We left our nice boondocking spot west of Sisters about 9am heading towards the Quartzville Recreation Corridor and Back Country Byway. The east entry point is at the intersection of OR 22 and Straight Creek Road (FS 11).
Quartzville Rec. Corridor
The road, which is all paved, and well maintained, starts out as a narrow two lane road for a few miles, then changes to one lane with frequent turnouts for the majority of the drive, then changes back to two lanes past the Rocky Top Bridge. There are no guardrails but if you're starting at this end, you're on the inside and not the cliff-side. It's a long way down from the road to the bottom.
There are a lot of rocky slopes along the road and, in places, the road is narrowed to one lane by small rock slides. Some of the rocks which had tumbled across the road, but not over the cliff, were big enough that you sure wouldn't want to get hit by one.
A small rock slide over the road
There were beautiful trees.
And lots of wildflowers
Little waterfalls were everywhere
Disbursed camping rules vary a little depending whether your in the Willamette Forest on in the BLM administered portion of the Corridor. We found this great boondocking spot just across the "new" bridge from the Bridge #6 area. We're right on Quartzville Creek which is a National Wild and Scenic River. 44.57629 -122.30109
"old" Bridge #6
In 1969 there was a great flood in this area. "To observe the power of this flood, stop at Bridge #6 where you can still see the remains of the original concrete bridge. Imagine the water level and force needed to toss the old bridge aside."
Quartzville Creek behind our campsite. The water is crystal clear. And colder then a well diggers arse, as they say.
The "old" Bridge #6 in the background.
Recreational gold mining is a major attraction in this area. But not here!! Do you suppose they still shoot claim jumpers?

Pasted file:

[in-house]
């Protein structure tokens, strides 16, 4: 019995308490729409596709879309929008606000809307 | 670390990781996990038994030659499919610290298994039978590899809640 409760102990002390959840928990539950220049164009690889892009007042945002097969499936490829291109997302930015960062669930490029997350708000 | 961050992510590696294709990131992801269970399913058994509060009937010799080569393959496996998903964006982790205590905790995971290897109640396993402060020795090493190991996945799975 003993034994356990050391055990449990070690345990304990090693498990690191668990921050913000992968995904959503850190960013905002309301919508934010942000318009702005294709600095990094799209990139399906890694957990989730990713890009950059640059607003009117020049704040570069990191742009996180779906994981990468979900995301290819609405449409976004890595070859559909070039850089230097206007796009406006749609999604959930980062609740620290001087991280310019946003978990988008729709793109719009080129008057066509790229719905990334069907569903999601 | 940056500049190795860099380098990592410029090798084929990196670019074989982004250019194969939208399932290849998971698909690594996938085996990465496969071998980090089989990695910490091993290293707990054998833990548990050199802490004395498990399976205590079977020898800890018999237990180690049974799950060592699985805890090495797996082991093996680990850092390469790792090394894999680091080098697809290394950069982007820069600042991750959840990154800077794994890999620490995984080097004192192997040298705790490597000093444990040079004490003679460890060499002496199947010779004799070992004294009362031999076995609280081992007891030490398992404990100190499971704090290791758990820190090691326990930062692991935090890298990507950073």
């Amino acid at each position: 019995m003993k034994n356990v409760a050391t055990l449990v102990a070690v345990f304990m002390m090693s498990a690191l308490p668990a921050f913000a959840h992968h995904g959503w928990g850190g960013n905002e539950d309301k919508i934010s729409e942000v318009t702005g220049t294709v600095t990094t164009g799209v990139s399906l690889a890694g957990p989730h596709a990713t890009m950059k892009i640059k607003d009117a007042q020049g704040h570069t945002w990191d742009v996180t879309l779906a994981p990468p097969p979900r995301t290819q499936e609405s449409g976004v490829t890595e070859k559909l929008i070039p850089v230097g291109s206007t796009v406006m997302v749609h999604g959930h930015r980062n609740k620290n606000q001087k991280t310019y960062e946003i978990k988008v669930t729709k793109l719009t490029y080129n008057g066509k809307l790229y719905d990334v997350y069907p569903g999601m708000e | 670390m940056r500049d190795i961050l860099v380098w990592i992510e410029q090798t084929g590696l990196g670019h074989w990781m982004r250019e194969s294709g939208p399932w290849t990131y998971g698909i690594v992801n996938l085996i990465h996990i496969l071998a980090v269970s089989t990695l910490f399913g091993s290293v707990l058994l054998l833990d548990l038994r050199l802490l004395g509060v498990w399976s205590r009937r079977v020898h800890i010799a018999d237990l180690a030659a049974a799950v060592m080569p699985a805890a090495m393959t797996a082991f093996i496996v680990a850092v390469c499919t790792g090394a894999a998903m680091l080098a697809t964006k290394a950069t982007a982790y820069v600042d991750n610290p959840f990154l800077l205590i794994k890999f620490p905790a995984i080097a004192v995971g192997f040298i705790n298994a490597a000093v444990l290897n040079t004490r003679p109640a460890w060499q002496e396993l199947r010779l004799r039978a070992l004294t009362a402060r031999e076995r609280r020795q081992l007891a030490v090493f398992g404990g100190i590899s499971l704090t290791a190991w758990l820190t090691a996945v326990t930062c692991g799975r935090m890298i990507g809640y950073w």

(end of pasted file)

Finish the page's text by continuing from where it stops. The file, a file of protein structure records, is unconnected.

I Identified one more tree today, and learned more about another. The new one is the Red Alder. Learned something new. The Western Redcedar isn't a true cedar, rather it's a false cedar. The word Redcedar is not separated into two words in order to let readers know this fact. If a Redcedar was a real cedar, it would be spelled Red Cedar.
Some Northwest Indians called the Redcedar "shabalup" meaning "dry underneath". The dense, frondlike branches shed rain much like an umbrella. This morning, when I let Gopher out first thing, it was raining. Again. Once more. I stood under a nearby Redcedar and was perfectly dry. In fact, about two feet out from the trunk it was very dry, in spite of the all night heavy rain. The Indians were right.
The weather for most of Monday day wasn't too bad. Overcast but no measurable rain. The serious rain started in the evening and continued well into today. The last time we've seen sunshine was last Thursday, the 21st. The solar panels and batteries are really struggling to keep up. So far, I haven't had to use the generator, but nor have the batteries been able to fully charge.
Free firewood. As long as you have a really big axe.
There is one "regular" campground in the area, administered by the BLM, called Yellowbottom. We took a look and can't imagine why anyone would actually want to pay money to stay there. All along the road there are a limitless number of great boondocking spots right along the creek. If you were driving a 4WD vehicle, like the Siberian Tiger for instance, there are dozens of dirt FS roads to explore. West of about the Rocky Top Bridge, where the creek ends and the Green Peter Reservoir starts, are lots of spots for the fisherman and boaters. Some people were camped on the shore with their boat parked right next to their campsite.
As an aside, there is no cell phone service in this area.
Some people camp in tents. This guy keeps his RV in a tent. At least most of it.
The weather was really gloomy this morning, Tuesday, so we decided to continue on in search of the sun. The rain forests are nice, in their own special way, but they are so dark, damp and gloomy. A few days is about enough for us.
Came across this piece of OR history on US 20.
This afternoon we are in the Santium Flat USFS campground on the Detroit Lake. $7 for old folks. We were here during our '08 trip and remembered it for it's nice, opened sites right where the Santium River ends and the Detroit Lake begins. There is no privacy between sites, and there is some road noise during the day, but we need some sun. Not today but hopefully tomorrow.